She dreamed of playing in the NBA because there was no WNBA when she was a kid. But Lawson never dreamed of being on TV. "I was terrible at public speaking," she said. "I'm shy . . . still. I took a public speaking course at Tennessee my sophomore year, and my voice shook the entire time. I was terrified."

She thought it was a joke when ESPN invited her to audition for a job as analyst for women's college basketball games, but went anyway, got the gig, and was told to start the next week.

She had planned to play overseas and go to law school, and even took the LSAT. But TV work wasn't so terrifying after her initial nervousness, and she began to like calling college games and working in the studio after the WNBA season ended around Labor Day.

Lawson was smart and authoritative without bombast or shtick. The Comcast people in Sacramento wondered why she couldn't be a studio analyst for Kings NBA games when she wasn't working for ESPN. So she said yes to that, too, and will start her fourth season as a Kings studio analyst in the fall.

Asked whether people recognize her more from basketball or television, Lawson said, "Television, easily."

She's too well-rounded to be a workaholic but has little regard for rest. In 2006 she worked the Final Four on television in Boston for ESPN while training for Team USA at Boston College. The day after the Final Four, she flew to San Francisco to Sydney to Cannes, France, and played six games in seven days -- but didn't make the 2006 U.S. world championship team.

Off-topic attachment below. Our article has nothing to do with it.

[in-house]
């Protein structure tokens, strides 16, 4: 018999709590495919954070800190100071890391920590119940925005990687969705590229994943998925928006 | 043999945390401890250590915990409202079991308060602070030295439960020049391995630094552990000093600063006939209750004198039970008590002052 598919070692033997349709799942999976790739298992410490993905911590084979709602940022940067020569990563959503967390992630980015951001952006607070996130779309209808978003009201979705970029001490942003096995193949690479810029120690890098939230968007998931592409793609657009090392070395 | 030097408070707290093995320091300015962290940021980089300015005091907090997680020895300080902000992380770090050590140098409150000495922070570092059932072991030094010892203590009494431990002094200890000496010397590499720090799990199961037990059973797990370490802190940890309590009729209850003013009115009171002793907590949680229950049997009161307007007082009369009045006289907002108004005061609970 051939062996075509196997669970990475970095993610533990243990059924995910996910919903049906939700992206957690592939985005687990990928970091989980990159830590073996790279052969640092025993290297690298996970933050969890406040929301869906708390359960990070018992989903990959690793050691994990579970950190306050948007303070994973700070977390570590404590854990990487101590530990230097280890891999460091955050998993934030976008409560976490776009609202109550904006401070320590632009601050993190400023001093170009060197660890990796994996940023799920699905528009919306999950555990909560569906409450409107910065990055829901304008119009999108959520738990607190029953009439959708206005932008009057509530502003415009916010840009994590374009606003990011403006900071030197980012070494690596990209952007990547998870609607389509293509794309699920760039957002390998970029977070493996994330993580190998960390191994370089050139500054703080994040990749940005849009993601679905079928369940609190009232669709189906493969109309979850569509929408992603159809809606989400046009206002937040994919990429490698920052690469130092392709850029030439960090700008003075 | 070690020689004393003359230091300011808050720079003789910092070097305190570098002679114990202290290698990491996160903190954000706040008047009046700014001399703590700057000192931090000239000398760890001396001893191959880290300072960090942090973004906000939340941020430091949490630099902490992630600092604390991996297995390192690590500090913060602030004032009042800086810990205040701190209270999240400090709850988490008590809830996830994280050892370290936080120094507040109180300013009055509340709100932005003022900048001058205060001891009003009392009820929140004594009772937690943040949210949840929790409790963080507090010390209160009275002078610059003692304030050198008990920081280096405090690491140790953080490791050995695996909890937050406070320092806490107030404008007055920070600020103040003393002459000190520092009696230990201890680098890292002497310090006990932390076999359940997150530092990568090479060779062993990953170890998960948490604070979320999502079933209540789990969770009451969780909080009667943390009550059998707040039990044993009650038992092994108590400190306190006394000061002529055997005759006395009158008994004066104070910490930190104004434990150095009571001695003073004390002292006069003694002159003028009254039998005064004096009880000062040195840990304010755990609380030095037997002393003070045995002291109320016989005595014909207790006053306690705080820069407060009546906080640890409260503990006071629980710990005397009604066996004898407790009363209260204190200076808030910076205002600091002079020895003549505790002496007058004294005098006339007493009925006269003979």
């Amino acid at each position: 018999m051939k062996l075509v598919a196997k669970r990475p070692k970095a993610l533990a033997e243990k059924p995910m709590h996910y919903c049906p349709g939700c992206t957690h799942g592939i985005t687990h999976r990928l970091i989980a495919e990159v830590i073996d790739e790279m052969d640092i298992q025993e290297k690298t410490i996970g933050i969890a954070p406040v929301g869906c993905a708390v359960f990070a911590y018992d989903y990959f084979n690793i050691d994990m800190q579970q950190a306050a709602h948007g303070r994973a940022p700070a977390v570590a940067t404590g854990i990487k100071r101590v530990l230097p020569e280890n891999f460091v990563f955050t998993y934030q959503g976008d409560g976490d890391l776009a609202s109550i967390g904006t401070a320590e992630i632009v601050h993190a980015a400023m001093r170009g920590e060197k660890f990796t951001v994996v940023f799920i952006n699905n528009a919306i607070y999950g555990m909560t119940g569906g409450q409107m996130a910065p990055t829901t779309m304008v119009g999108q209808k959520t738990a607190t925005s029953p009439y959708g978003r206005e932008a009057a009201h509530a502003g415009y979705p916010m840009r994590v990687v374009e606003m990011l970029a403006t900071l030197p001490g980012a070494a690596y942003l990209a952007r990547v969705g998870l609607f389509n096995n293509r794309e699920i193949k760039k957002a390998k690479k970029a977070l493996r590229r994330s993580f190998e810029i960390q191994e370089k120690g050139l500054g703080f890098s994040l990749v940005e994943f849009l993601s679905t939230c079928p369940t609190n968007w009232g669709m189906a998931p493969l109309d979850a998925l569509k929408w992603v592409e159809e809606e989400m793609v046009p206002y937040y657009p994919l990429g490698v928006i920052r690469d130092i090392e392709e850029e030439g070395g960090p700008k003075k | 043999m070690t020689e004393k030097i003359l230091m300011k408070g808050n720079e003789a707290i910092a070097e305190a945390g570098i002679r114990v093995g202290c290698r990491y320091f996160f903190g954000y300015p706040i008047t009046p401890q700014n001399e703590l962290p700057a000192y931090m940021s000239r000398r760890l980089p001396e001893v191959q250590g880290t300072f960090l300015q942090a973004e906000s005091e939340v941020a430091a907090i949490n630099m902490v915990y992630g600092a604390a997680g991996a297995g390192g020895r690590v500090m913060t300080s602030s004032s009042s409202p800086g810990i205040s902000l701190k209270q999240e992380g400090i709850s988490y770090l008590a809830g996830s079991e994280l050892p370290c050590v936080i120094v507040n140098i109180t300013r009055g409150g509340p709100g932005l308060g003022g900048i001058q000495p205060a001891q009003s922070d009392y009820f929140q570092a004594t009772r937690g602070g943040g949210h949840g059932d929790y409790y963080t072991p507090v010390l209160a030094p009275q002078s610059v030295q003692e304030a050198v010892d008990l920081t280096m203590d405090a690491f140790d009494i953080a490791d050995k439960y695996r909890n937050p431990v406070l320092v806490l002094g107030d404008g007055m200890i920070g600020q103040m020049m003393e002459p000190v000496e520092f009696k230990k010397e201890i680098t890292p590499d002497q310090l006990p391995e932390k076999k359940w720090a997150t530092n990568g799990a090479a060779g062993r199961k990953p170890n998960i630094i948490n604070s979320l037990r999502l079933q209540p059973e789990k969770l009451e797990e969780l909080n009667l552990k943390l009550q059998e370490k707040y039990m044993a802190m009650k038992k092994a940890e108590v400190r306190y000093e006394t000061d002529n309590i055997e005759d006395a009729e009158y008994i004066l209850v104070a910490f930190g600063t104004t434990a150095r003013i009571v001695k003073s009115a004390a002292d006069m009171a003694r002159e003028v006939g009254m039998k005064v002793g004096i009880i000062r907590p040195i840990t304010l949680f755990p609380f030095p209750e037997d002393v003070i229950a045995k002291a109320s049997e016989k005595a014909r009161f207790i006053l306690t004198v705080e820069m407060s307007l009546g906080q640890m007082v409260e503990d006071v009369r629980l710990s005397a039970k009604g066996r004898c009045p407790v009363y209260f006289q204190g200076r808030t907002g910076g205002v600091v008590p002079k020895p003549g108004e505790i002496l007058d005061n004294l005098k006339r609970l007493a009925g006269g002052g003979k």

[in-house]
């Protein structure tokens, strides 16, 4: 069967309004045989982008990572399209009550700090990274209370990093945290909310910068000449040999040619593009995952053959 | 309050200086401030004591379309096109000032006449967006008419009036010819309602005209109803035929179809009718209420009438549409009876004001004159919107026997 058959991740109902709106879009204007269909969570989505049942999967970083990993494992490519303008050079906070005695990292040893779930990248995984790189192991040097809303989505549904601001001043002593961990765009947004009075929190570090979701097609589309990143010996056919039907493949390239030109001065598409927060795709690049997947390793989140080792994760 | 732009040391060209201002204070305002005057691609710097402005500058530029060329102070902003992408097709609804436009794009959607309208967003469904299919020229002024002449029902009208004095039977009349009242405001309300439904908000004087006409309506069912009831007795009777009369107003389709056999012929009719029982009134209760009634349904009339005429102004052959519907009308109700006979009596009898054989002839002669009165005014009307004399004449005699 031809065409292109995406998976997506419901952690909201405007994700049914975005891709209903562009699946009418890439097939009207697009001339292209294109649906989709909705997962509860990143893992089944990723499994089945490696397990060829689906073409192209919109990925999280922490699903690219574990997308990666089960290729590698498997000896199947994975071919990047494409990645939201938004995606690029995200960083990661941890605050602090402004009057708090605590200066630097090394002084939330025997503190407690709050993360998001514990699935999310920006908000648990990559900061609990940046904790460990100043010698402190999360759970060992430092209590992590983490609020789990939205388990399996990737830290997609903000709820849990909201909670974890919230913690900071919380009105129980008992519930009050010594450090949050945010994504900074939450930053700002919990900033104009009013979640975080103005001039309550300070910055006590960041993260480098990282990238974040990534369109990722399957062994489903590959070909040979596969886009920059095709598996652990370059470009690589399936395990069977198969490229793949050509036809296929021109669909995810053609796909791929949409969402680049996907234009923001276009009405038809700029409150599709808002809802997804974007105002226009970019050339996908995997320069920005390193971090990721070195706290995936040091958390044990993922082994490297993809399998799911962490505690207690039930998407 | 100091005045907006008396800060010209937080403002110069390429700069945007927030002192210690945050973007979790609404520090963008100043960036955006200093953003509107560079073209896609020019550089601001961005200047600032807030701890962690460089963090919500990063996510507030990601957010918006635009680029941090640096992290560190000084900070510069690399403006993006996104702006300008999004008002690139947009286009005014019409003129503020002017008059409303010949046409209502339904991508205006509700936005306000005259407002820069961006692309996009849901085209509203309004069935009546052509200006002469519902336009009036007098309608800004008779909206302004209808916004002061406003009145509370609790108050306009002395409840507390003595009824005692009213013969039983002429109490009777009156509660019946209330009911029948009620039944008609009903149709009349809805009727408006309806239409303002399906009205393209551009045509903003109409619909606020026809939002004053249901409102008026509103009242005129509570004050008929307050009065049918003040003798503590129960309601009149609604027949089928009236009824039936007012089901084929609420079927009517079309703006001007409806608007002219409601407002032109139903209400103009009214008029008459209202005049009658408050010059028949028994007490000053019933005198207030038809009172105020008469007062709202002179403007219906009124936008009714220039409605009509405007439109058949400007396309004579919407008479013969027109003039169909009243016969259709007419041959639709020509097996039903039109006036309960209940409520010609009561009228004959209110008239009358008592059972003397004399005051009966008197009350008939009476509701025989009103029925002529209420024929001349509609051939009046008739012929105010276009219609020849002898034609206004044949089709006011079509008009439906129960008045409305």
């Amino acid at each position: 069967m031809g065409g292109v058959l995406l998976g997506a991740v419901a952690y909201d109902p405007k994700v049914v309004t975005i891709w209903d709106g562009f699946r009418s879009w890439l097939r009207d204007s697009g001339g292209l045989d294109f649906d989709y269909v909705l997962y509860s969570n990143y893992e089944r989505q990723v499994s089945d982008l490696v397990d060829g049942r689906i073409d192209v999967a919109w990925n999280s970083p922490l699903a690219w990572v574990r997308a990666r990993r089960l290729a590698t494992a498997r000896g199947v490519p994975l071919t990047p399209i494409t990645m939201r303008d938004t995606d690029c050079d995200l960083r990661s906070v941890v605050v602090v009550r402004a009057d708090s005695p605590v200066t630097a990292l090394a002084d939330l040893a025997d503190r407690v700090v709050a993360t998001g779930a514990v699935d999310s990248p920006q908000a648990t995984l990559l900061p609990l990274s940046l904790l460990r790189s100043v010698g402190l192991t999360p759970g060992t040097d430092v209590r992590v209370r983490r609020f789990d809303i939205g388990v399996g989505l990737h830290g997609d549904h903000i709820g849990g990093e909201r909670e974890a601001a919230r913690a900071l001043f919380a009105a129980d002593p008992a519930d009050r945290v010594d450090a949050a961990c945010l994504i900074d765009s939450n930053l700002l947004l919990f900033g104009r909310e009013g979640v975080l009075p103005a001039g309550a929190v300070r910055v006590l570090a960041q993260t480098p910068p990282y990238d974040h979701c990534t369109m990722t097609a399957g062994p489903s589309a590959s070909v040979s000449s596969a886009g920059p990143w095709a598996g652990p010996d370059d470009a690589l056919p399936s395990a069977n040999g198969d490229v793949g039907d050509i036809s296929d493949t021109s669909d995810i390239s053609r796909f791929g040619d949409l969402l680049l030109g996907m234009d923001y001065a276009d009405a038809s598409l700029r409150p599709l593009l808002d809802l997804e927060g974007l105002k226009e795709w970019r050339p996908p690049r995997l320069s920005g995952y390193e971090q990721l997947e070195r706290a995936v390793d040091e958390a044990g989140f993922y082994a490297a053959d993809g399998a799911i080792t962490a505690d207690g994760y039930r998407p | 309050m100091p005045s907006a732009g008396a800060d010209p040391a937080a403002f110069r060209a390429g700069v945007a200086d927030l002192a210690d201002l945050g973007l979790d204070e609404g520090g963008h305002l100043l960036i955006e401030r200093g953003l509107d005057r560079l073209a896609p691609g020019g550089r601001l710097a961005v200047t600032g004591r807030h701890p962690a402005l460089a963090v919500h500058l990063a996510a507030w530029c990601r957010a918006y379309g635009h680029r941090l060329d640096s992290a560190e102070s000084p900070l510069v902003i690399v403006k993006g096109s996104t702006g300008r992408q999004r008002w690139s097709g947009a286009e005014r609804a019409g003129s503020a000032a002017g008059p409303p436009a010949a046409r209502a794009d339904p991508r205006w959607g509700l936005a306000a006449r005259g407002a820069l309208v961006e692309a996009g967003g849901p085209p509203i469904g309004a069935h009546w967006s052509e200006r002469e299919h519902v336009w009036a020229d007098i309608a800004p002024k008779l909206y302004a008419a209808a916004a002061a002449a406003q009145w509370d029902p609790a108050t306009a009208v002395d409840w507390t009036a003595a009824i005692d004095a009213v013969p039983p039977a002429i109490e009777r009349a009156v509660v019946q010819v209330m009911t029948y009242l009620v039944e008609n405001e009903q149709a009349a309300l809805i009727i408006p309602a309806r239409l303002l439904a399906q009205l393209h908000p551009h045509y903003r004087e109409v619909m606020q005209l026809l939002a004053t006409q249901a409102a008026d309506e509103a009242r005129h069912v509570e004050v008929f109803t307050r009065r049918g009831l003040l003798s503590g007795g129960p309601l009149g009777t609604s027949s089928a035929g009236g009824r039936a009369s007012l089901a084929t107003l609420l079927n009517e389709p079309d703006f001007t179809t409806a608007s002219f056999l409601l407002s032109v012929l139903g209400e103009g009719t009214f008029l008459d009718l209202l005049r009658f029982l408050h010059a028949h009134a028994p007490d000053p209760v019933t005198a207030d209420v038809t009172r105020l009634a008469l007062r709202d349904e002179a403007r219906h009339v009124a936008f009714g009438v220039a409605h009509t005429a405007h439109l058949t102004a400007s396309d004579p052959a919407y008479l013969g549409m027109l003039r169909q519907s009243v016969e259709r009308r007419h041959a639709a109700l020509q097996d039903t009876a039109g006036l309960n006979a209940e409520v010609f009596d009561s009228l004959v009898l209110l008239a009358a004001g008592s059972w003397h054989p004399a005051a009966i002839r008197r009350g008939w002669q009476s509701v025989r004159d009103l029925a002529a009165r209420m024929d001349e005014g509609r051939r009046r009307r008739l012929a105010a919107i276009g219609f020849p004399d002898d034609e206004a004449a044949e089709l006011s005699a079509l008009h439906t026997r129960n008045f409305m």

What in the world did she tell her boyfriend, Damien Barling, when he proposed marriage on Tuesday? "I told him, 'Well, we'll squeeze it in somewhere.' "

What she has found is that each career complements the other, "that I'm expanding my knowledge of the game, which helps both," she said. "If I'm doing a college game on a Sunday afternoon, I'll get to the site on a Friday night, then spend Saturday watching both teams practice.

"It was amazing to me that [former Texas women's coach] Jody Conradt would let me watch a shoot-around. The access is for TV, yes. But I also use it for selfish reasons. I can learn and incorporate things from a coach's drills or defensive principles . . . use it to analyze games and improve my game."

It has become increasingly clear to Lawson that she might have to make a professional choice, basketball or broadcasting, earlier than she'd like.

Outside of golf and tennis, women don't have the financial incentive to keep playing. No doubt, talking will lead her to much bigger paydays than playing. "I love to play," she said, "so if and when that day comes it will be difficult. But to not have to face that decision would be to embrace mediocrity. I want that choice."

It's probably coming sooner rather than later, and to that end Lawson has had a couple of dinners with Robin Roberts, the college basketball player turned sportscaster turned major network star. Tennessee Coach Pat Summitt, still looking out for her players, set up the first meeting between Lawson and Roberts.

"Robin is the easiest for me to identify with . . . ," Lawson said. "She's a woman and a minority and there are not a lot of people out there that I share those characteristics with."

The transition from sports to television was rather seamless. There might come a day when she'll be asked to cross over from sports to news or entertainment or politics -- or all of it. Probably, somebody will lean over to Bill and Kathleen Lawson this afternoon at Verizon Center and ask what their daughter, still just 26, will do for her next encore.


© 2007 The Washington Post Company

Network News

X My Profile
View More Activity